3 releases

1.1.0-rc.15-dev Oct 31, 2023
1.1.0-rc.16 Feb 7, 2024
1.1.0-beta.13 Aug 1, 2023

#976 in Authentication

Download history 13/week @ 2023-11-02 8/week @ 2023-11-09 9/week @ 2023-11-16 14/week @ 2023-11-23 13/week @ 2023-11-30 6/week @ 2023-12-07 10/week @ 2023-12-14 12/week @ 2023-12-21 7/week @ 2023-12-28 9/week @ 2024-01-04 14/week @ 2024-01-11 12/week @ 2024-01-18 9/week @ 2024-01-25 25/week @ 2024-02-01 18/week @ 2024-02-08 59/week @ 2024-02-15

112 downloads per month
Used in kanidm_tools

MPL-2.0 license

8KB
128 lines

Kanidm - Simple and Secure Identity Management

About

Kanidm is a simple and secure identity management platform, allowing other applications and services to offload the challenge of authenticating and storing identities to Kanidm.

The goal of this project is to be a complete identity provider, covering the broadest possible set of requirements and integrations. You should not need any other components (like Keycloak) when you use Kanidm - we already have everything you need!

To achieve this we rely heavily on strict defaults, simple configuration, and self-healing components. This allows Kanidm to run from small home labs, families, small business, and all the way to the largest enterprise needs.

If you want to host your own authentication service, then Kanidm is for you!

Supported Features

Kanidm supports:

  • Passkeys (webauthn) for secure cryptographic authentication
  • Attested Passkeys for high assurance environments
  • Oauth2/OIDC Authentication provider for web SSO
  • Application Portal allowing easy access to linked applications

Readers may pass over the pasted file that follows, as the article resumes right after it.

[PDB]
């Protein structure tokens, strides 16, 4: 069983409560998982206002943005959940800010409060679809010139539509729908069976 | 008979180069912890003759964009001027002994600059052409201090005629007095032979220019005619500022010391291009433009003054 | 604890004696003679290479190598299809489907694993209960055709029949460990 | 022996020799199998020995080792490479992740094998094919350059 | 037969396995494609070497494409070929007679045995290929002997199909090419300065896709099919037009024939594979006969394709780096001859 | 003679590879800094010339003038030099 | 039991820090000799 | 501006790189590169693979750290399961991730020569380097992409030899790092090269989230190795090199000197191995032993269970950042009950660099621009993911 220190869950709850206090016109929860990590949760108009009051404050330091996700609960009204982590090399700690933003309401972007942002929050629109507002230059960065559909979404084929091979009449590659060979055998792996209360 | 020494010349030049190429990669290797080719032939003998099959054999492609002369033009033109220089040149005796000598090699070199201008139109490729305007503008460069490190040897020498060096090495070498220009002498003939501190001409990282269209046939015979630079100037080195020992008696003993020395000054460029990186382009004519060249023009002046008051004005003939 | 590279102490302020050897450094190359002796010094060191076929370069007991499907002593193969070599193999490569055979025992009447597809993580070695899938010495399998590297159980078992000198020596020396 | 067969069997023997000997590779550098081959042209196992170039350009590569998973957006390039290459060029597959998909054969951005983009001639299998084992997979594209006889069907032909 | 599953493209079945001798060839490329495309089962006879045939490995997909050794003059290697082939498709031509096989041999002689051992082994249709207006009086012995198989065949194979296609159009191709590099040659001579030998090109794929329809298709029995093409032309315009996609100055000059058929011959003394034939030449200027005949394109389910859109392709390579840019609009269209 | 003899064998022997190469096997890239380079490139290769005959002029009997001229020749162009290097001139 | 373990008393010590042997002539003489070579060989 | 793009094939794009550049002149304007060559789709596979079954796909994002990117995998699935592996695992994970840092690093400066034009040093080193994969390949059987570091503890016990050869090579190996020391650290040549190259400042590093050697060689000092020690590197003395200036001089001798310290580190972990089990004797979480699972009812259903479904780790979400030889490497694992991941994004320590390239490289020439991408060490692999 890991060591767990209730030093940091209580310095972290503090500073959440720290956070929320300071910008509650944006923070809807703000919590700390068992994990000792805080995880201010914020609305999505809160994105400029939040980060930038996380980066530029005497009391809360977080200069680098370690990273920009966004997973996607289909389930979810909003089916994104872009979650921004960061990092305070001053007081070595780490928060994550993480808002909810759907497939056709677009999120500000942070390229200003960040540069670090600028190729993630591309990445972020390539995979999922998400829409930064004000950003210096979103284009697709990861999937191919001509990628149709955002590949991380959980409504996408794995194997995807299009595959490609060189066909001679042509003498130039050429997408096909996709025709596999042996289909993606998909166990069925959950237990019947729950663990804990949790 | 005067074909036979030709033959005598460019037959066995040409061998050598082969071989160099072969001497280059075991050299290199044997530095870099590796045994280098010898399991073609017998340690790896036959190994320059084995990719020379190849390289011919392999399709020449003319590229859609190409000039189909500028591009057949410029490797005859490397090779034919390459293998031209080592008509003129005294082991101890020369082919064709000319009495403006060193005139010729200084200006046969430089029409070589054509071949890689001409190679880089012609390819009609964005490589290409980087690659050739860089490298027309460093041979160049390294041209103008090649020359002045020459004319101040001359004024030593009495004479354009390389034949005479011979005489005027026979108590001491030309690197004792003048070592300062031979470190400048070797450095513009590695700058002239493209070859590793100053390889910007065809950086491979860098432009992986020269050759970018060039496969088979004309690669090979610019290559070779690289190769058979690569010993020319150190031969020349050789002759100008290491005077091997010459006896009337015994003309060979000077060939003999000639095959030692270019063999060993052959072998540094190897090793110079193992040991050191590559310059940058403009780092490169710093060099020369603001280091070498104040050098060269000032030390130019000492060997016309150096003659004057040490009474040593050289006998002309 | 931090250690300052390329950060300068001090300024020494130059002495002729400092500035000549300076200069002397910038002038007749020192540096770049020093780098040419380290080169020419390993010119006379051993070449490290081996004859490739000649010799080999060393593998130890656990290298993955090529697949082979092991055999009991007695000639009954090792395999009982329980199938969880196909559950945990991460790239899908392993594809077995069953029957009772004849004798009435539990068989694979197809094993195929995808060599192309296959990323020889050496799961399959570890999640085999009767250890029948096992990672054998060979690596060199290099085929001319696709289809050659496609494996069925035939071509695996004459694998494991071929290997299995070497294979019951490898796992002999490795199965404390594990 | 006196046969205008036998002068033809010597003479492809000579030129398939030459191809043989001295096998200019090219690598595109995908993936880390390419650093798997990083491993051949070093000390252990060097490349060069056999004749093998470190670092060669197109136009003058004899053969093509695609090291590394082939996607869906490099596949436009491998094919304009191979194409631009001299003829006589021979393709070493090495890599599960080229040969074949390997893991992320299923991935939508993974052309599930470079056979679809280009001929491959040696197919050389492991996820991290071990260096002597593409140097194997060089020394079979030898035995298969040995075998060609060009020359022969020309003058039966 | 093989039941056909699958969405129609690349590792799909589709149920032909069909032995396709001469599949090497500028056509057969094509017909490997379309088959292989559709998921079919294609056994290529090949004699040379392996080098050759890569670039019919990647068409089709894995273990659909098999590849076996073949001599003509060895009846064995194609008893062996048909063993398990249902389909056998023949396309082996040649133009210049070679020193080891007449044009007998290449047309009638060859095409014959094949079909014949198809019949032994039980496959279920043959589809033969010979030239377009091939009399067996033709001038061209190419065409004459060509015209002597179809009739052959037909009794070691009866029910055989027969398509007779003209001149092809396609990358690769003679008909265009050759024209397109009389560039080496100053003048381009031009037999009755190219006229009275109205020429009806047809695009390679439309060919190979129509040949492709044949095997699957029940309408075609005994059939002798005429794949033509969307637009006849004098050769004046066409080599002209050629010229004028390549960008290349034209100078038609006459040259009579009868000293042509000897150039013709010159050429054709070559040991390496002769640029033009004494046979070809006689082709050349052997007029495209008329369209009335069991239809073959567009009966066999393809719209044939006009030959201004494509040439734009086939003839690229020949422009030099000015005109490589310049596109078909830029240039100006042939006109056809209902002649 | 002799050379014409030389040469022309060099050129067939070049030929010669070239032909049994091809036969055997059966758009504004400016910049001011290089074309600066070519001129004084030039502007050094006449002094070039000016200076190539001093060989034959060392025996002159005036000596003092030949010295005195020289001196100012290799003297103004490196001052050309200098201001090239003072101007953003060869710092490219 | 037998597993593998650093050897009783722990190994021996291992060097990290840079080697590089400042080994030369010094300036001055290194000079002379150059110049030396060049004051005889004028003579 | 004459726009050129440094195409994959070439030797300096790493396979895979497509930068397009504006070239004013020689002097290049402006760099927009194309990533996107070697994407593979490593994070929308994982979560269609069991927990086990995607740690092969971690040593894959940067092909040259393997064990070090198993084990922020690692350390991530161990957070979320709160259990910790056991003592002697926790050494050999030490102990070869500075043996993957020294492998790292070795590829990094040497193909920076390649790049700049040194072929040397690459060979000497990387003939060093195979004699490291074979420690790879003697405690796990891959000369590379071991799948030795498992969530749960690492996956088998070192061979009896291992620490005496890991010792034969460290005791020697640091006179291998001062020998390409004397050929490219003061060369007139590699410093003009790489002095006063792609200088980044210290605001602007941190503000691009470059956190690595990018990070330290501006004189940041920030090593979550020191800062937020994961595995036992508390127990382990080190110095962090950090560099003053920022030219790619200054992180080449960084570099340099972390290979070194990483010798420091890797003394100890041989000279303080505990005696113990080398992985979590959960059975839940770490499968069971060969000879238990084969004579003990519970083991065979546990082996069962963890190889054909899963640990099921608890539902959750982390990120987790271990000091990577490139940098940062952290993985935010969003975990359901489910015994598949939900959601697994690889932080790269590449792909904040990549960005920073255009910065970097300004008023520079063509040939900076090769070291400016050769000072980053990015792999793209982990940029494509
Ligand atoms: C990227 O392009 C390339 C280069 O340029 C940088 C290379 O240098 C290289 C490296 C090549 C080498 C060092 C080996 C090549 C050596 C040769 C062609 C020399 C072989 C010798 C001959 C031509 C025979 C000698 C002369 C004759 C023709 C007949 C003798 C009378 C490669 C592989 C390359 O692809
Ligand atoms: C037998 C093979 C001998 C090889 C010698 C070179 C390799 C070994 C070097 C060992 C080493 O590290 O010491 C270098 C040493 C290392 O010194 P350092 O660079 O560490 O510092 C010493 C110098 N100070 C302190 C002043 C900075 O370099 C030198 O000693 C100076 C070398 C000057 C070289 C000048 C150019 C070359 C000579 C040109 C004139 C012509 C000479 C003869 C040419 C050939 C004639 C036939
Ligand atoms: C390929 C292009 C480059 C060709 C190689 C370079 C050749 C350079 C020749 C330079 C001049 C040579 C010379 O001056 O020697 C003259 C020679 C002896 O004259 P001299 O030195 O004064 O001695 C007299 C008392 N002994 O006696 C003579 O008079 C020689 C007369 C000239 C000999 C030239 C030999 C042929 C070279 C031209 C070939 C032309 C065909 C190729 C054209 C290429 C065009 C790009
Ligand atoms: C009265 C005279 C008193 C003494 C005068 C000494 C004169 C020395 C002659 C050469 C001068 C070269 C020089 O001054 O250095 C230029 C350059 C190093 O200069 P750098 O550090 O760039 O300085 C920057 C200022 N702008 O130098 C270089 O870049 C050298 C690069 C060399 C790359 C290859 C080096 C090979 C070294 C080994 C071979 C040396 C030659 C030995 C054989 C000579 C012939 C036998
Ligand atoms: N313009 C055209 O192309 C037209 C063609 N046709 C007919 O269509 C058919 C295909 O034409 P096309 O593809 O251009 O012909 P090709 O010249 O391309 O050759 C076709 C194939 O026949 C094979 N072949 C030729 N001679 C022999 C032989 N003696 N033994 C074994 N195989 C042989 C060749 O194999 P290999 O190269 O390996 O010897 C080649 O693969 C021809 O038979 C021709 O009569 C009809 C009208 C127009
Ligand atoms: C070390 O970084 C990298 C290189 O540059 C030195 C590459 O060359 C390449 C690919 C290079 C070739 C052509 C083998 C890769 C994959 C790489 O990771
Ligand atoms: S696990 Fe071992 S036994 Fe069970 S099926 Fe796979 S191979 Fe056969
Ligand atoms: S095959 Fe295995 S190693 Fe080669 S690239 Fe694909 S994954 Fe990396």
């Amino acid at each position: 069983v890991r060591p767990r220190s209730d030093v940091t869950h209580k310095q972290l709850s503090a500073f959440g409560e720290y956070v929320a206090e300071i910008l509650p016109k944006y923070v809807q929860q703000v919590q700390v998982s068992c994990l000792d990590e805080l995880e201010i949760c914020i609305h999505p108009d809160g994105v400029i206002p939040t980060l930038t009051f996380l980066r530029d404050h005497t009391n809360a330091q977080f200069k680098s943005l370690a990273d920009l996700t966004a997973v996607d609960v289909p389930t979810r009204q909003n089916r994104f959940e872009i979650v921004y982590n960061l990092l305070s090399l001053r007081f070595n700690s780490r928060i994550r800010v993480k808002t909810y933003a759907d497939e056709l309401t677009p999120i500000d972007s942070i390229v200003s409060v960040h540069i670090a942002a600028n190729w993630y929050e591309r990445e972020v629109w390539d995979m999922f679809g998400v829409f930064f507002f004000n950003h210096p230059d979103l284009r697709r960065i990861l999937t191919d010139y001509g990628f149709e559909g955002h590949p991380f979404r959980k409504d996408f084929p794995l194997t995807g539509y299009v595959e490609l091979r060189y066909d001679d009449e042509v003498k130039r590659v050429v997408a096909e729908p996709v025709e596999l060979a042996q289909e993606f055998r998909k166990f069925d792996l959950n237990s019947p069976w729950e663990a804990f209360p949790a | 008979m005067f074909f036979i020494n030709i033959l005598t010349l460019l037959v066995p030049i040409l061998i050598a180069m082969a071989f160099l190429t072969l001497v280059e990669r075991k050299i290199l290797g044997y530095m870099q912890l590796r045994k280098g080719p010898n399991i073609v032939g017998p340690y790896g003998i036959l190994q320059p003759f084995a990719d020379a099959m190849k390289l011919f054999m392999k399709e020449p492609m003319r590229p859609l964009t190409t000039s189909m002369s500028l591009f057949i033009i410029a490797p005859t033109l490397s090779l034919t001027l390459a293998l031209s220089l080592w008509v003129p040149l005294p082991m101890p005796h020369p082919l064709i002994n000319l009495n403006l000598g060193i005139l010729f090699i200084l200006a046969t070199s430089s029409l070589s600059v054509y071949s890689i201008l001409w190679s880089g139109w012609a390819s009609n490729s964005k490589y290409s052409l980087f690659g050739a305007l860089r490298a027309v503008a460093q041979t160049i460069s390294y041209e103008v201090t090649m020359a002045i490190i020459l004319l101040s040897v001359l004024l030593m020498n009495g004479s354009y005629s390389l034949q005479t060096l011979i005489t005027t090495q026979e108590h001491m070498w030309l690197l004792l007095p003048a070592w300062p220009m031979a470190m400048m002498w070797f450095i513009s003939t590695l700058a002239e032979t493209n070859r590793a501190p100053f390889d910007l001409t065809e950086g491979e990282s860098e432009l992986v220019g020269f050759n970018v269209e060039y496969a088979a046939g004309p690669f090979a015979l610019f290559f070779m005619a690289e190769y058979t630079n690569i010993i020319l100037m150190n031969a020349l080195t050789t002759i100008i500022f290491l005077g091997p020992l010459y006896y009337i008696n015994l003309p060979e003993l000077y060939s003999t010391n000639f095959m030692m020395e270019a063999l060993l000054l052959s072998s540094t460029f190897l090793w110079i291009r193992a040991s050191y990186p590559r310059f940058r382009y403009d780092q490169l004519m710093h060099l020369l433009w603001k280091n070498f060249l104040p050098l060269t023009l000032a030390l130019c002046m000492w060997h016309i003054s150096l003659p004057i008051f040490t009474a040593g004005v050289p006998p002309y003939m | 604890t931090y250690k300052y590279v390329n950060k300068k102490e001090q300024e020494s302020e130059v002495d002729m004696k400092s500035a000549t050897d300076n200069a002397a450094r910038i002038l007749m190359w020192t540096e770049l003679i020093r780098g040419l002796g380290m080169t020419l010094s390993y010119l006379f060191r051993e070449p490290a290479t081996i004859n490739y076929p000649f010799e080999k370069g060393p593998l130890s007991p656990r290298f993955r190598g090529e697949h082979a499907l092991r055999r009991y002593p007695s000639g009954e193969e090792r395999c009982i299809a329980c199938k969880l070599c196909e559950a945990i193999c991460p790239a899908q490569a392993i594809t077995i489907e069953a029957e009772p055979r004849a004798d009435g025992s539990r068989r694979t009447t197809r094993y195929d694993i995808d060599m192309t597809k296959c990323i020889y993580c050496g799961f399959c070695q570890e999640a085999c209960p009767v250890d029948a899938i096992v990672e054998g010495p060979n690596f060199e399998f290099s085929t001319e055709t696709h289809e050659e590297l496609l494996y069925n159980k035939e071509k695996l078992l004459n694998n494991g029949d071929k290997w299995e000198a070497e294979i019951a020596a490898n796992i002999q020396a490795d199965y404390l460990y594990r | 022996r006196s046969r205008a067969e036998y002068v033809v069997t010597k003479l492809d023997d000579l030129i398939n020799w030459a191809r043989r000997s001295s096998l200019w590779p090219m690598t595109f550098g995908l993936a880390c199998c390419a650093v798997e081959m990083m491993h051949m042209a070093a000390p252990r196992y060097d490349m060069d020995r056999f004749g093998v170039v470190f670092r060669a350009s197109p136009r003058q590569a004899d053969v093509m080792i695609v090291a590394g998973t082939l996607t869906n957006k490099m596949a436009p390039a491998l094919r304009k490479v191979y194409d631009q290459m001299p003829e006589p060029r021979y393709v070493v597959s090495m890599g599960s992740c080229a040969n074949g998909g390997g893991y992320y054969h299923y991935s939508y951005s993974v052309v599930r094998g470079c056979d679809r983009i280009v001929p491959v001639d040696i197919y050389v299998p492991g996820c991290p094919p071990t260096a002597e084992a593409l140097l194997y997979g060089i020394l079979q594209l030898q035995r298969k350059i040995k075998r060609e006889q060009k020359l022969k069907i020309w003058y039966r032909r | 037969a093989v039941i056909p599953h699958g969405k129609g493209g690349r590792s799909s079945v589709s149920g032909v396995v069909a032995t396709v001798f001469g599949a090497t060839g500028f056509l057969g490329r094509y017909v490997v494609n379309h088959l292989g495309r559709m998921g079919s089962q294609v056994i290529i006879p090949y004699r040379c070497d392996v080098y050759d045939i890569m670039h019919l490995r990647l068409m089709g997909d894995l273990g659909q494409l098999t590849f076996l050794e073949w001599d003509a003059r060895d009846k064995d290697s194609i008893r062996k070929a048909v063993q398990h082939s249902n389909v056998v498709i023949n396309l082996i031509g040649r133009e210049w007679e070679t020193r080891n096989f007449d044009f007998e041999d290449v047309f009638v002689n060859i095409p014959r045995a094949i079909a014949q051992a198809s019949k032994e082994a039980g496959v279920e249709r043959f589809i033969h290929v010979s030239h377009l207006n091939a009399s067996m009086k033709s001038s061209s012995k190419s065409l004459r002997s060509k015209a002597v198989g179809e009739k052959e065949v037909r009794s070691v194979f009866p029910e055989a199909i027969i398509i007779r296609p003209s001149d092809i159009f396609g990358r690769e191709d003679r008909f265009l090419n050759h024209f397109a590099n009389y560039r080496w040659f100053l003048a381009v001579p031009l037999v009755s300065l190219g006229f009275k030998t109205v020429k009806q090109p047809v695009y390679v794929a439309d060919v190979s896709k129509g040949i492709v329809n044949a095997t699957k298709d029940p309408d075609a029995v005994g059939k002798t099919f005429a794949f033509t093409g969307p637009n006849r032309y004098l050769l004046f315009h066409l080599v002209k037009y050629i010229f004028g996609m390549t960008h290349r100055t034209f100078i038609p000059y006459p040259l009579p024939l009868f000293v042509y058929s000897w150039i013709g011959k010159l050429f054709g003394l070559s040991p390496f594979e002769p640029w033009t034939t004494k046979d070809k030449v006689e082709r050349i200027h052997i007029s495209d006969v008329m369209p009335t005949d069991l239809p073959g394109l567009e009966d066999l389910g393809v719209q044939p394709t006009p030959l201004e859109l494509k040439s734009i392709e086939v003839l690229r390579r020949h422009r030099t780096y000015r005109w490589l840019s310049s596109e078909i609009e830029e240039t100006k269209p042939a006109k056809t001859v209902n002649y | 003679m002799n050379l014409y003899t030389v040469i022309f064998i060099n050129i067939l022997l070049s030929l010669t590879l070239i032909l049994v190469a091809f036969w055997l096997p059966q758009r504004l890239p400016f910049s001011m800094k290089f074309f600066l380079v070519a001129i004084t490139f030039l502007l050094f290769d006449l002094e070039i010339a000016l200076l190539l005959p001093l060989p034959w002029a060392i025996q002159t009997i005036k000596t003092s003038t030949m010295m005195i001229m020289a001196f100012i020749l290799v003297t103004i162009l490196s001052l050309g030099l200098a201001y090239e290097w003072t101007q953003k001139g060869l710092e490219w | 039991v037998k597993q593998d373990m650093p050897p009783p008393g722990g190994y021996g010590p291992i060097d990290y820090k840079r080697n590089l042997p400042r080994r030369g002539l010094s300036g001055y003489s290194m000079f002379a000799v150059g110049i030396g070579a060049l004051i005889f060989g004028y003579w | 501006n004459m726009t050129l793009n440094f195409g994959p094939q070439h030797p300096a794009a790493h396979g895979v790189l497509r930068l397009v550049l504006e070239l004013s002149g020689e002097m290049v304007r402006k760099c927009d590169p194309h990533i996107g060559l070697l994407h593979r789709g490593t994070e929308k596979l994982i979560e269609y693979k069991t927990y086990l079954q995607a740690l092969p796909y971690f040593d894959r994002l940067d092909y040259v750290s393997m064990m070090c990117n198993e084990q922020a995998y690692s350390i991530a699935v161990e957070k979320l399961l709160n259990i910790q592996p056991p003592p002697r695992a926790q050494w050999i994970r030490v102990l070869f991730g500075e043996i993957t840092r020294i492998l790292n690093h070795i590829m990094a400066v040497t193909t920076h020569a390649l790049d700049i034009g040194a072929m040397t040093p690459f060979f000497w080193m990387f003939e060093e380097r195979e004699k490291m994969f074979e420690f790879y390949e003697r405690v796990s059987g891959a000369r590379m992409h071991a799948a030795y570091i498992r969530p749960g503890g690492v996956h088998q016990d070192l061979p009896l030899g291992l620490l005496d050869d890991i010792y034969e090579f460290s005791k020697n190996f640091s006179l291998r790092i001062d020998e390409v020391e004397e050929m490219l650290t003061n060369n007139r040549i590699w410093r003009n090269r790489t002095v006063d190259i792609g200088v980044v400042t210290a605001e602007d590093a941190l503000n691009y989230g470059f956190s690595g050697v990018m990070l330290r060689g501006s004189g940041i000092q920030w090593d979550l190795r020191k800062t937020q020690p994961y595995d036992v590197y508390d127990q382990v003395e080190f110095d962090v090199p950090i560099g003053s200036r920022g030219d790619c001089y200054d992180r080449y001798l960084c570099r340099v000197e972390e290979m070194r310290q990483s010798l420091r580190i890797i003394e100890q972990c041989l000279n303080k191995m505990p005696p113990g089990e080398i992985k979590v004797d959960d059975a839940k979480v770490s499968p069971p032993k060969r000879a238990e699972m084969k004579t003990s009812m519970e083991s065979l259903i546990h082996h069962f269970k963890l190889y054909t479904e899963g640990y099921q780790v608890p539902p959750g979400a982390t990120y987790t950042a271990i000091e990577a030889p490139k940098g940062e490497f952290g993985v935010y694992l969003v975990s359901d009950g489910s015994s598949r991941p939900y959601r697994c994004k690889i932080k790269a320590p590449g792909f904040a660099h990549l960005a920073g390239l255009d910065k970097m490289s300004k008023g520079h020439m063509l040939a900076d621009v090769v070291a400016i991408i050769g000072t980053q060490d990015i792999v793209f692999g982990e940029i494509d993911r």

• Linux/Unix integration with TPM secured offline authentication
  • SSH key distribution to Linux/Unix systems
  • RADIUS for network and VPN authentication
  • Read only LDAPS gateway for Legacy Systems
  • Complete CLI tooling for Administration
  • A WebUI for User Self Service
  • Two node high availability using database replication

Documentation / Getting Started / Install

If you want to read more about what Kanidm can do, you should read our documentation.

We also have a set of support guidelines for what the project team will support

Code of Conduct / Ethics

All interactions with the project are covered by our code of conduct.

When we develop features we follow our projects guidelines on rights and ethics

Getting in Contact / Questions

We have a Matrix-powered gitter community channel where project members are always happy to chat and answer questions. Alternately you can open a new github discussion.

What does Kanidm mean?

Kanidm is a portmanteau of 'kani' and 'idm'. Kani is Japanese for crab, related to Rust's mascot ferris the crab. Identity management is often abbreviated to 'idm', and is a common industry term for authentication providers.

Kanidm is pronounced as "kar - nee - dee - em".

Comparison with other services

LLDAP [LLDAP](https://github.com/nitnelave/lldap) is a similar project aiming for a small and easy to administer LDAP server with a web administration portal. Both projects use the [Kanidm LDAP bindings](https://github.com/kanidm/ldap3), and have many similar ideas.